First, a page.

Descriptions of God are always “to some degree metaphorical”, the Archbishop said during a discussion event with the Revd Dr Sam Wells.
The Archbishop of Canterbury has spoken about his experience of God as a father “who loves me unconditionally”.
The Most Revd Justin Welby said that calling God "father" for him means that "here is one that is perfect, that loves me unconditionally, that reaches out to me and knows me better than I know myself and yet still loves me profoundly."
But the Archbishop also said that God is not a father in the same way that a human would be – and that descriptions of God are always “to some degree metaphorical”.
Speaking at St Martin-in-the-Fields in London on Monday evening, Archbishop Justin said: “It is extraordinarily important as Christians that we remember that the definitive revelation of who God is was not in words, but in the word of God who we call Jesus Christ. We can’t pin God down.”
He added: “God is not a father in exactly the same way as a human being is a father. God is not male or female. God is not definable,” he said.
The Archbishop was answering a question from the audience about what it means for him to call God his father, given his own complex personal experience of fathers, and being a father himself.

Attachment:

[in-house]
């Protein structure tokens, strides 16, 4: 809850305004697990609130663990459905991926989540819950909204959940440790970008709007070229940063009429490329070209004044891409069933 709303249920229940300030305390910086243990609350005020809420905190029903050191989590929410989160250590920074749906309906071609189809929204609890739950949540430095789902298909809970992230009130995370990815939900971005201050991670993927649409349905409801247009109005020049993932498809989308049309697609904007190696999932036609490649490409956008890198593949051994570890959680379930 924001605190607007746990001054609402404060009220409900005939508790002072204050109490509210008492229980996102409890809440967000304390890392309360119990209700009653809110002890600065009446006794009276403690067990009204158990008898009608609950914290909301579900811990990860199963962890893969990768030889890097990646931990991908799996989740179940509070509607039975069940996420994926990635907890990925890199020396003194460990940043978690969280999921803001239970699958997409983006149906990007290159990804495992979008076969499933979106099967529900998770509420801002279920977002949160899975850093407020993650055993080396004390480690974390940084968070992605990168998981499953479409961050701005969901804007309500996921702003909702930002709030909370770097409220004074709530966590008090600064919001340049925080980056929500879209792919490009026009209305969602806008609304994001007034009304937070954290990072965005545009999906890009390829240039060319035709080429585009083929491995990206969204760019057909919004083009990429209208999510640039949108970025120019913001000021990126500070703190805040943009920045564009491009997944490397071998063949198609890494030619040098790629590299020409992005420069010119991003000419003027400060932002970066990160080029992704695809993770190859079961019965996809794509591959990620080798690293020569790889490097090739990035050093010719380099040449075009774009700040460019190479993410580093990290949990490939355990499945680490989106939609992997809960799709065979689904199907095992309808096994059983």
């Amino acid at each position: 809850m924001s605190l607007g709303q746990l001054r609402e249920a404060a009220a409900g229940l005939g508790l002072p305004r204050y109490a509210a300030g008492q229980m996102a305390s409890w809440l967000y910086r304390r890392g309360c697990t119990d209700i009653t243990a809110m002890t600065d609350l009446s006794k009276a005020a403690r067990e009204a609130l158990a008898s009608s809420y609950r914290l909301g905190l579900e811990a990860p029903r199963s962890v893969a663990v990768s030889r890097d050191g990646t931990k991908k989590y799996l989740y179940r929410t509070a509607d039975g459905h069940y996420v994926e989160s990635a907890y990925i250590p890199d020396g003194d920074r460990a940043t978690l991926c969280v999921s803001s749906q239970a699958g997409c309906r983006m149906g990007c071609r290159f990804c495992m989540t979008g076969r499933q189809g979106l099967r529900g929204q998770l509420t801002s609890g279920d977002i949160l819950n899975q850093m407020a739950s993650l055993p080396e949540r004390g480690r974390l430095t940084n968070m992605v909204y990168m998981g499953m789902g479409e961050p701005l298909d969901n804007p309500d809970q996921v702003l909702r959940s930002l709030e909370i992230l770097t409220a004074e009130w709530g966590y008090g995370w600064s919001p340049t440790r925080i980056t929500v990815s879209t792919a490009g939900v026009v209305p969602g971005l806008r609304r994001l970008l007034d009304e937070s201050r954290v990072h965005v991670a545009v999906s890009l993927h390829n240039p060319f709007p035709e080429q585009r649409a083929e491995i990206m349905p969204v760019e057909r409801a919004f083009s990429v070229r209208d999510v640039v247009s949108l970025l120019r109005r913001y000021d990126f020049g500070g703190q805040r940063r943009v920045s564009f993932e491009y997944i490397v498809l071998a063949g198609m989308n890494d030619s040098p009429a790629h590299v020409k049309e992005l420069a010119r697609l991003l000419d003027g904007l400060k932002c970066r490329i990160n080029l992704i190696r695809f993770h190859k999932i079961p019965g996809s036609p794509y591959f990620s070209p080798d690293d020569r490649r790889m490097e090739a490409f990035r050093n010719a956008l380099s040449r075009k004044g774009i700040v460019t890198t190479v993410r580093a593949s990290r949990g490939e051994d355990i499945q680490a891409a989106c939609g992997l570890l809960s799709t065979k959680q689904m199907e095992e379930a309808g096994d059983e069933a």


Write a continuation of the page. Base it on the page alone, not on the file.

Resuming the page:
He said: “So, what does it mean for me to call God father, having had a rather confusing experience of fathers? It means that here is one that is perfect, that loves me unconditionally, that reaches out to me and knows me better than I know myself and yet still loves me profoundly. That loves me enough to make redemption and blessing possible and open. That offers me a way through life that can be very complicated and painful, and can be overwhelming and wonderful, but is always father... is always the one who in love embraces, draws, heals, blesses and will eventually call me to be present to God.”
The Archbishop was taking part in an event called “Encountering God”, where he was in conversation with the Vicar of St Martin-in-the-Fields, the theologian Revd Dr Sam Wells.
His comments on God being neither male nor female in a human sense reflect ancient traditions and teachings of the Church. The Church of England’s Articles of Religion, which were agreed upon in 1562, state that God is “without body, parts, or passions”. The Catechism of the Catholic Church, meanwhile, states: “He is neither man nor woman: he is God.”